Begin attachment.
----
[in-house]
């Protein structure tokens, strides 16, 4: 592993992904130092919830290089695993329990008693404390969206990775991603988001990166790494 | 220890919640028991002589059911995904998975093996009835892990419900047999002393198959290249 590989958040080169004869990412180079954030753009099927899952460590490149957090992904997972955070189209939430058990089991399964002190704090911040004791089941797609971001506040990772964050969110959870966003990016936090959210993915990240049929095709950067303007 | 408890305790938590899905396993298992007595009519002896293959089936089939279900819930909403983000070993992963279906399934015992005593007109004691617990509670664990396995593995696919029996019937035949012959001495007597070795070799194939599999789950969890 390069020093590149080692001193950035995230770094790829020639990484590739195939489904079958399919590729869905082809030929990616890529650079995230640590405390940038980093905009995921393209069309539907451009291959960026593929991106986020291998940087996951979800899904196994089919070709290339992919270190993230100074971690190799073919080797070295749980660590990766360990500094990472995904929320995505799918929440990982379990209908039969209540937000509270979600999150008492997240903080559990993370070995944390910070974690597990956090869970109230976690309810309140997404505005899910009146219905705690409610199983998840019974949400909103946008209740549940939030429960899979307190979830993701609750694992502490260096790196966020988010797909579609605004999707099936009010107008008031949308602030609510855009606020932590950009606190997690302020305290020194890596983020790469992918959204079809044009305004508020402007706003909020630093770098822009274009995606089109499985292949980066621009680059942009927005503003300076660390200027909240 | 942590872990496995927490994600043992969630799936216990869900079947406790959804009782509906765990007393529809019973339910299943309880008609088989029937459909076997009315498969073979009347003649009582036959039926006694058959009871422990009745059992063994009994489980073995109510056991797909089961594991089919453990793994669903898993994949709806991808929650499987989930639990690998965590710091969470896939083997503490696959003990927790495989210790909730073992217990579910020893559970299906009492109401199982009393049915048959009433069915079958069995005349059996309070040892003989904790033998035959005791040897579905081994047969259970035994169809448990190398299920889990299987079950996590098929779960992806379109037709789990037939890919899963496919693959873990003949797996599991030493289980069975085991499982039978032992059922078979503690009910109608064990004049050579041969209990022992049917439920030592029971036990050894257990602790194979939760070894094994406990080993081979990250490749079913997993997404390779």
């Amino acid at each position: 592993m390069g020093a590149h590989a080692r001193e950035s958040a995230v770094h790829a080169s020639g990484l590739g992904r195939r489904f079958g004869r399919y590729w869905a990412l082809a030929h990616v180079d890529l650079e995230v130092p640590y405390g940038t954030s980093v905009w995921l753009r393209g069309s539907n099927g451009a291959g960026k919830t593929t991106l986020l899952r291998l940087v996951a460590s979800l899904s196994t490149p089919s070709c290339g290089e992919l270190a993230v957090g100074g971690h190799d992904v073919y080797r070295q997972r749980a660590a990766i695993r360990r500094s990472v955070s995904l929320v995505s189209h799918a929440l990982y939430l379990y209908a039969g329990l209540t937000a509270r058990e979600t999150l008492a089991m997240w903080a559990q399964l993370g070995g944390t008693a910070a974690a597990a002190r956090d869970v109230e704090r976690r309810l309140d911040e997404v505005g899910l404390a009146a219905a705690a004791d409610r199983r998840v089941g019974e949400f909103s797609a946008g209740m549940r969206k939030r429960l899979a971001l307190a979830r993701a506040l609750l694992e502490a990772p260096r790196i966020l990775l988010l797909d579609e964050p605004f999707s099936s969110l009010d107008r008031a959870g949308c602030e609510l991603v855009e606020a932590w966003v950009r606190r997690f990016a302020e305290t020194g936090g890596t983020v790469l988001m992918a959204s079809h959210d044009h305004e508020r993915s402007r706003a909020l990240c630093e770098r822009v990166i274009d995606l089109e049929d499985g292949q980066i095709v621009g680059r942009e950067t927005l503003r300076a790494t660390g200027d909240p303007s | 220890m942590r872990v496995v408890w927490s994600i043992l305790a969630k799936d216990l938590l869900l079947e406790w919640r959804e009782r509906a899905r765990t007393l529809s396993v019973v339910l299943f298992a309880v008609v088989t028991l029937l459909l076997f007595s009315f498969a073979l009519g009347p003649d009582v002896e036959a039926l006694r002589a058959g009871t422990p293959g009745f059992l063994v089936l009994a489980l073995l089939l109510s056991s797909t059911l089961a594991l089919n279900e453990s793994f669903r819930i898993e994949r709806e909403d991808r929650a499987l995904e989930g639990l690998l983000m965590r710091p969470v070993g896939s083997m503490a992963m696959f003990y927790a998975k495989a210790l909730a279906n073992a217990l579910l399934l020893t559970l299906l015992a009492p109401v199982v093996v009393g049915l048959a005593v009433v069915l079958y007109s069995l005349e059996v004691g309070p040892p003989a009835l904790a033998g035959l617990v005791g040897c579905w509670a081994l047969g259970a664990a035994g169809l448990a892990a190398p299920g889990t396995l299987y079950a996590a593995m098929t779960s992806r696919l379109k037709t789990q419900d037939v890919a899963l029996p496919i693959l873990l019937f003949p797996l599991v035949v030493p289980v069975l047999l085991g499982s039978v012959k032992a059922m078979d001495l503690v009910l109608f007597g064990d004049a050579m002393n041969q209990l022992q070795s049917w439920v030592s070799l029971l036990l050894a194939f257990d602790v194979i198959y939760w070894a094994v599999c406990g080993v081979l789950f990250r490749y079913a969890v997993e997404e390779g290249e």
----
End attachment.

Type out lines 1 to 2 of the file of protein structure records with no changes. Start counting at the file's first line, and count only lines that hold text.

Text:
[in-house]
């Protein structure tokens, strides 16, 4: 592993992904130092919830290089695993329990008693404390969206990775991603988001990166790494 | 220890919640028991002589059911995904998975093996009835892990419900047999002393198959290249 590989958040080169004869990412180079954030753009099927899952460590490149957090992904997972955070189209939430058990089991399964002190704090911040004791089941797609971001506040990772964050969110959870966003990016936090959210993915990240049929095709950067303007 | 408890305790938590899905396993298992007595009519002896293959089936089939279900819930909403983000070993992963279906399934015992005593007109004691617990509670664990396995593995696919029996019937035949012959001495007597070795070799194939599999789950969890 390069020093590149080692001193950035995230770094790829020639990484590739195939489904079958399919590729869905082809030929990616890529650079995230640590405390940038980093905009995921393209069309539907451009291959960026593929991106986020291998940087996951979800899904196994089919070709290339992919270190993230100074971690190799073919080797070295749980660590990766360990500094990472995904929320995505799918929440990982379990209908039969209540937000509270979600999150008492997240903080559990993370070995944390910070974690597990956090869970109230976690309810309140997404505005899910009146219905705690409610199983998840019974949400909103946008209740549940939030429960899979307190979830993701609750694992502490260096790196966020988010797909579609605004999707099936009010107008008031949308602030609510855009606020932590950009606190997690302020305290020194890596983020790469992918959204079809044009305004508020402007706003909020630093770098822009274009995606089109499985292949980066621009680059942009927005503003300076660390200027909240 | 942590872990496995927490994600043992969630799936216990869900079947406790959804009782509906765990007393529809019973339910299943309880008609088989029937459909076997009315498969073979009347003649009582036959039926006694058959009871422990009745059992063994009994489980073995109510056991797909089961594991089919453990793994669903898993994949709806991808929650499987989930639990690998965590710091969470896939083997503490696959003990927790495989210790909730073992217990579910020893559970299906009492109401199982009393049915048959009433069915079958069995005349059996309070040892003989904790033998035959005791040897579905081994047969259970035994169809448990190398299920889990299987079950996590098929779960992806379109037709789990037939890919899963496919693959873990003949797996599991030493289980069975085991499982039978032992059922078979503690009910109608064990004049050579041969209990022992049917439920030592029971036990050894257990602790194979939760070894094994406990080993081979990250490749079913997993997404390779």